By Christina Calloway
PNT senior writer
City officials say even with recent additions to the city’s water well field, Portales’ participation in the Ute Water Project is necessary to ensure the city’s future water needs are fulfilled.
Portales Public Works Director John DeSha says the city’s well field, located on N.M. 202, remains in good service today. Six wells were added to the Los Lomas section of the field recently and DeSha says the city is producing an average of 4 million gallons of water daily. But it won’t be enough alone to supply the city in the years to come.
“The Ute Lake Water Project is necessary to augment our water supply,” says DeSha. “The (Ogallala) aquifer is declining and is not being recharged. This process is referred to as mining. An alternate source is needed in order to ensure the availability of potable water for our citizens.”
DeSha says the program for rehabilitation of the existing wells continues. This process involves resizing pumps, cleaning and test pumping each well.
“We are constantly monitoring the well field for problems and we address any problems immediately,” DeSha said.
With the additional wells, DeSha said Portales residents will still be asked to follow the voluntary watering schedule created by the city because water conservation, especially from citizens, is an additional tool necessary to sustain the city’s water supply.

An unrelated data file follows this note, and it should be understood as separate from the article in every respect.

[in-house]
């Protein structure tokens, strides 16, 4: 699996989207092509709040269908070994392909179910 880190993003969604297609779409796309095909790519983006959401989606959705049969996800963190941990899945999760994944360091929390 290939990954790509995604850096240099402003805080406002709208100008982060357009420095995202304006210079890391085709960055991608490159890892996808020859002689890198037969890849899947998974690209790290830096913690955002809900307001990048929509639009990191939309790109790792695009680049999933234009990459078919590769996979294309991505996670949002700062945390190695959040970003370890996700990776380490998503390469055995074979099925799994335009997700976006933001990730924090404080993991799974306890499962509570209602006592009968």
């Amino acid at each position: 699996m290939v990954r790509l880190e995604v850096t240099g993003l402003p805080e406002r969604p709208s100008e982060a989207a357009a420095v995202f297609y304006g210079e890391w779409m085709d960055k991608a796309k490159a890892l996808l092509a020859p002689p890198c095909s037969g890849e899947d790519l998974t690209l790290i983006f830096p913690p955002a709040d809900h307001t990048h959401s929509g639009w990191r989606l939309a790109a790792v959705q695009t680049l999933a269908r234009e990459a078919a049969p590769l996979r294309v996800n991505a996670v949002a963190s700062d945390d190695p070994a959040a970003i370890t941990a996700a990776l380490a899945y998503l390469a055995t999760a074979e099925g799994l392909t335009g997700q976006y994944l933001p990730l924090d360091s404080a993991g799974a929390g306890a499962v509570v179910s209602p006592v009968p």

Portales Mayor Sharon King says because Portales sits on the edge of the Ogallala Aquifer, a shallow end compared to the portion under Texas, the city has a higher need for the project.
“One thing we have to remember, even when we get the pipeline in, our allocation still doesn’t meet our total need,” King said. “We’ll need water from our wells just to meet our total need.”
King says the well field pumps 4,300 acre feet per year and the city’s allocation from the pipeline project would be about 75 percent of the city’s normal use.
“We’ll have to have the wells to provide our other 25 percent regardless,” King said.
The Portales City Council recently approved an application for a $27 million loan to reconstruct an outdated wastewater treatment plant. DeSha and King say the new plant will help extend the life of the well field through reusing water.
DeSha said he expects 25 percent of water pumped from the city’s well field to be reused for irrigation of the city’s parks and schools with the proposed plant.
“Our new plant will have enough effluent water that our plan is to pipe it back in town and water the parks, schools and the country club,” King said. “Reusing that water would save us an awful lot of water a year. Really over time, we can make that water clean enough to be used in our homes. I think that’s something all communities in the West are going to have to be looking at soon.”